Here’s a New Year’s resolution that could make a big difference in your life: Resolve to update and improve the passwords to your online accounts.
The threat from cyber crooks is real and getting worse. And yet, most Americans still have lousy passwords that are incredibly easy to crack. The top five Worst Passwords of 2017, according to the just-released list from the password management company SplashData, are:
Why do we do this?
Digital security experts tell NBC News it’s how many people deal with an overload of passwords. The average American internet user now has 150 online accounts, according to a recent survey by password management company Dashlane.
“It’s just a matter of convenience for most people,” said Ryan Merchant, Dashlane’s senior manager. “We don't want to have long, crazy-hard passwords to remember, so what do we do? We pick a simple password and we use it everywhere, and that makes it extremely easy for hackers.”
We all do it. Dashlane compiled a list of the Worst Password Offenders – high-profile people and organizations that suffered the most significant password-related blunders in 2017.
President Donald Trump topped the list. Members of his administration – including multiple cabinet secretaries, senior policy directors and even cybersecurity advisor Rudy Giuliani – were found to be using “unsecure, simple passwords” for multiple accounts, according to an investigation by the U.K.’s Channel 4 News. Trump also had direct connections to three of the other Top 10 offenders: the Republican Party, Paul Manafort and Sean Spicer.
Equifax was second on Dashlane’s worst offender’s list. Two massive data breaches at the credit bureau gave cybercriminals access to personal data on nearly 150 million people in the U.S., U.K. and Canada. Equifax was taken to task for using the username/password combination "admin/admin" for some of its online portals, as reported by security researcher Brian Krebs.
Creating and Managing Secure Passwords
Researchers at Carnegie Mellon University have found that there are a lot of misconceptions about what makes a strong or weak password.
“What people don't realize is that the attackers don’t just sit down at a computer and make a few guesses. They use computer programs that can actually make millions or billions of guesses in minutes,” said Lorrie Cranor, director of CMU’s CyLab Useable Privacy and Security Laboratory (CUPS).
The CUPS team’s new guidelines for passwords are based on years of experiments to understand how attackers figure out passwords, as well as data collected from more than 50,000 online participants. Strong passwords are:
- At least 12 characters, longer is better
- A mix of upper and lower case letters, plus numbers or symbols
- Avoid using names of people or pets, places you’ve lived, birthdays, sports teams or anything else than can be found on your social media accounts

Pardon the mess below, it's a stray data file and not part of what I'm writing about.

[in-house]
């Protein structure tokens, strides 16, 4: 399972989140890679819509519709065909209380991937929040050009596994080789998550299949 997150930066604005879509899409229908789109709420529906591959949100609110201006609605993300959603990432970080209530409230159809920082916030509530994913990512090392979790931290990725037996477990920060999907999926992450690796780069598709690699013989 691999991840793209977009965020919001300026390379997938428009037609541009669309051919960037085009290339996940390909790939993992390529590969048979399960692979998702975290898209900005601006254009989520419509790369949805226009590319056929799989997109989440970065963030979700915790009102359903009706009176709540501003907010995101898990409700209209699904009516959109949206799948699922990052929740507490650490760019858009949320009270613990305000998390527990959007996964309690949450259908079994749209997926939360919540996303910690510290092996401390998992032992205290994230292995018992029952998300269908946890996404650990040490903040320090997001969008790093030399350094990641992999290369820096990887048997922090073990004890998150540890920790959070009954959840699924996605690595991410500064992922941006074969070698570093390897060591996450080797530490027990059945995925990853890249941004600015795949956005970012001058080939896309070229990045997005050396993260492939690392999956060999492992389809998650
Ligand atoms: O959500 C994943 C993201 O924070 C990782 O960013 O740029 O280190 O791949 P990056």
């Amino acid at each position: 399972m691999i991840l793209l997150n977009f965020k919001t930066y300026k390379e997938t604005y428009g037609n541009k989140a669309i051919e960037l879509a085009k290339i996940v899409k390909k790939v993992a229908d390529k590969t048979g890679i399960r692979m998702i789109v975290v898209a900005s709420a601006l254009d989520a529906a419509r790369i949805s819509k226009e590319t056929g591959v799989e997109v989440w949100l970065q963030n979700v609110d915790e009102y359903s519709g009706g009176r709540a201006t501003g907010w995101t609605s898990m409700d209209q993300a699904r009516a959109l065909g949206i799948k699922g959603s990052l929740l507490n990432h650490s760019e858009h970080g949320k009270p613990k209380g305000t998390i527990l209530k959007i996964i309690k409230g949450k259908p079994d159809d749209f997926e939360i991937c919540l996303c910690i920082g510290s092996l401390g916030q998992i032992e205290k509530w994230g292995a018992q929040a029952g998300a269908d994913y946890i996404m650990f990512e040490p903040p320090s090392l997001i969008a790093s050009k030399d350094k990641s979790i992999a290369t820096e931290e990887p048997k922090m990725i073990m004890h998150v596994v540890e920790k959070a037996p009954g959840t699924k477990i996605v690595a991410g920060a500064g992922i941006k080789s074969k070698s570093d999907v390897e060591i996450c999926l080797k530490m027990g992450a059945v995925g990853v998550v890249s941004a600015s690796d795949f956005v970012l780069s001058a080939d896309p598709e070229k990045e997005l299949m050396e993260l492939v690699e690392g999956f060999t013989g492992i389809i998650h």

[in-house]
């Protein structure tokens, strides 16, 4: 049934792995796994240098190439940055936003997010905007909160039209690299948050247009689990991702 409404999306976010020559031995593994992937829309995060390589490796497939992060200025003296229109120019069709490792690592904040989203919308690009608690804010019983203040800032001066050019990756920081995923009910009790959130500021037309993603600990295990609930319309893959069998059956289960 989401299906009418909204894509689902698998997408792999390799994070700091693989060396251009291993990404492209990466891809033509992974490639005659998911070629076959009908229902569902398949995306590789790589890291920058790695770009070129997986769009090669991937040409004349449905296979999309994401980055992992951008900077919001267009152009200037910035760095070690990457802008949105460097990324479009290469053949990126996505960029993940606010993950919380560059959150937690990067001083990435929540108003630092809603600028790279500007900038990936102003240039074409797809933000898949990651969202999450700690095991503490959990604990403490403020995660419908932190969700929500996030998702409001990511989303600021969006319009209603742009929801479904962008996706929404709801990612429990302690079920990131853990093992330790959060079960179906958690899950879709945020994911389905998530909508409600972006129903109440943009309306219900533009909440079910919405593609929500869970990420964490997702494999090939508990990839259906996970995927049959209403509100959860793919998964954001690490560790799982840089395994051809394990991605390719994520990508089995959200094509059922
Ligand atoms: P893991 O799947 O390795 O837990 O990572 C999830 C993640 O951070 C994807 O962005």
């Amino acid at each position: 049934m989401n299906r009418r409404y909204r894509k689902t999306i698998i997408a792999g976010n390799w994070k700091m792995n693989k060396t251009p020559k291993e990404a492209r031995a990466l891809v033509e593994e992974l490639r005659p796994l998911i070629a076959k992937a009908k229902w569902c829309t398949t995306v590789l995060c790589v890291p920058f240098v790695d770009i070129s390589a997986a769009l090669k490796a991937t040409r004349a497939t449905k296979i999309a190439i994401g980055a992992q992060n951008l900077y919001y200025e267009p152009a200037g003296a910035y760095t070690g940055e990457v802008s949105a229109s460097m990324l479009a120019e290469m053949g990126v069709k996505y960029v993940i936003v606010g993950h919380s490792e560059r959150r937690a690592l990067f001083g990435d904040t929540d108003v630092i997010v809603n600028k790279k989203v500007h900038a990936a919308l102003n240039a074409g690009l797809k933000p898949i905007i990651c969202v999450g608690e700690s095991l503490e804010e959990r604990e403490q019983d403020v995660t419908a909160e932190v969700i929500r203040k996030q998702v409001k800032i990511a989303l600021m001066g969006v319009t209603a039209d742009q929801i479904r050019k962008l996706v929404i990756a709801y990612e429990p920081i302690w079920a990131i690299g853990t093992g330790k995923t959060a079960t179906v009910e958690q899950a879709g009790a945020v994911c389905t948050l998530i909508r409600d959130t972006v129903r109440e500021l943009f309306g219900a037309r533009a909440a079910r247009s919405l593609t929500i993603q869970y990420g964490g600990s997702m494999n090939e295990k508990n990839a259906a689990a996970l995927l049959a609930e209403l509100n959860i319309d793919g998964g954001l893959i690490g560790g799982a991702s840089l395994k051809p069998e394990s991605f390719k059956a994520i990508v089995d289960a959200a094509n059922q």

- Don’t use patterns, such as “abc,” “123” or “qwerty”
- Avoid simple phrases, such as “letmein”
Having 20 characters made up of a string of words might be easier to remember. That’s fine as long as those words aren’t a well-known quote, your favorite song lyrics or something predictable, like “passwordpassword” or “xxxxxxxxxxxxxxx.”
If you’re required to change your password, adding a 1 or 2 or an exclamation point at the beginning or end of the old one, doesn’t help much. In fact, attackers expect people to do this, Cranor told NBC News.
CUPS created an online quiz game to help dispel some popular misconceptions.
How Can I Remember These Secure Passwords?
It’s not easy. That’s why so many people reuse the same password on multiple accounts – a big mistake.
“Once a bad guy figures out that you’re using a certain password, they will try it all over the Internet to see if it will work for other accounts,” said Bob Gourley, co-founder of Cognitio, a cybersecurity consulting firm in McLean, Va.
At the very least, you should have strong and unique passwords for your most important accounts – email, medical, and credit card, bank or any financial accounts. If you need to write them down and hide them in a desk drawer, that’s better than using “123abc,” security experts tell NBC News.
The smart move is to use a password manager. Cranor, who uses one, calls it “a pretty good solution for most people.”
Some password managers are free; others charge a fee. These services encrypt and store all of your passwords. That way, you only need to remember one very strong password for the password manager.
“A good password manager will not only create complex passwords for you that you don't have to remember, but it will also tell you if you're using the same password in multiple places and help you create new ones,” Gourley said. Consumer Reports recently reviewed four of the most popular brands: Dashlane, LastPass, 1Password and KeePass.